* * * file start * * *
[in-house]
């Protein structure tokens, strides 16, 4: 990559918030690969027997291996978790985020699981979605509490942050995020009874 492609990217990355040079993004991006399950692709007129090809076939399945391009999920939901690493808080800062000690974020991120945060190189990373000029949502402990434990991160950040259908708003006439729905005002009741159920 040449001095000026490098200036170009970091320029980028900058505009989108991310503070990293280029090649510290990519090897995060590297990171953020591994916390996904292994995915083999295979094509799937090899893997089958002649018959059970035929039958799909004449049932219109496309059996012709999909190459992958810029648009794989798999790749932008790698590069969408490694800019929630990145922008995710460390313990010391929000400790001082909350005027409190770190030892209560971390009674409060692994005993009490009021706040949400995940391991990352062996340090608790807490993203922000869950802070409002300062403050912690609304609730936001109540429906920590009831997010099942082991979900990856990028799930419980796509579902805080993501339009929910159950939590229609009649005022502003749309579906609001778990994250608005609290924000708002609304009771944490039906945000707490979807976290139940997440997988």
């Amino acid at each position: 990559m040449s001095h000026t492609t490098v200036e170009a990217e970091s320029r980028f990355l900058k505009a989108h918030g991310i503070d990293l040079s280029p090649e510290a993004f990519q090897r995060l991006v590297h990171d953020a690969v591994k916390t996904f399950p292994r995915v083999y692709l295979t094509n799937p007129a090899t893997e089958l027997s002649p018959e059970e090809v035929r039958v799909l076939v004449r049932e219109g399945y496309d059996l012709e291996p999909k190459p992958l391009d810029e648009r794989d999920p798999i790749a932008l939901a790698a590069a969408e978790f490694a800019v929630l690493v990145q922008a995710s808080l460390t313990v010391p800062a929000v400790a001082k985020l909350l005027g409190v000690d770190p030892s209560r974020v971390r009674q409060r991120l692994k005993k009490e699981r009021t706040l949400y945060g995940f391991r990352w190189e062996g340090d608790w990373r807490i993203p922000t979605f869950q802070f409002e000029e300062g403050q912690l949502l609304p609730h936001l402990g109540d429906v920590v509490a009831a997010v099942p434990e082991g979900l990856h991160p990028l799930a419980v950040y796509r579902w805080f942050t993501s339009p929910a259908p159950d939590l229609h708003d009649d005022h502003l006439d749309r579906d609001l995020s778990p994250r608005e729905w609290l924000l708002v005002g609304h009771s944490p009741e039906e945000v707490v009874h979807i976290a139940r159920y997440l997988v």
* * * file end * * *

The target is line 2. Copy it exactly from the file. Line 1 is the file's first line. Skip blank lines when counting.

């Protein structure tokens, strides 16, 4: 990559918030690969027997291996978790985020699981979605509490942050995020009874 492609990217990355040079993004991006399950692709007129090809076939399945391009999920939901690493808080800062000690974020991120945060190189990373000029949502402990434990991160950040259908708003006439729905005002009741159920 040449001095000026490098200036170009970091320029980028900058505009989108991310503070990293280029090649510290990519090897995060590297990171953020591994916390996904292994995915083999295979094509799937090899893997089958002649018959059970035929039958799909004449049932219109496309059996012709999909190459992958810029648009794989798999790749932008790698590069969408490694800019929630990145922008995710460390313990010391929000400790001082909350005027409190770190030892209560971390009674409060692994005993009490009021706040949400995940391991990352062996340090608790807490993203922000869950802070409002300062403050912690609304609730936001109540429906920590009831997010099942082991979900990856990028799930419980796509579902805080993501339009929910159950939590229609009649005022502003749309579906609001778990994250608005609290924000708002609304009771944490039906945000707490979807976290139940997440997988």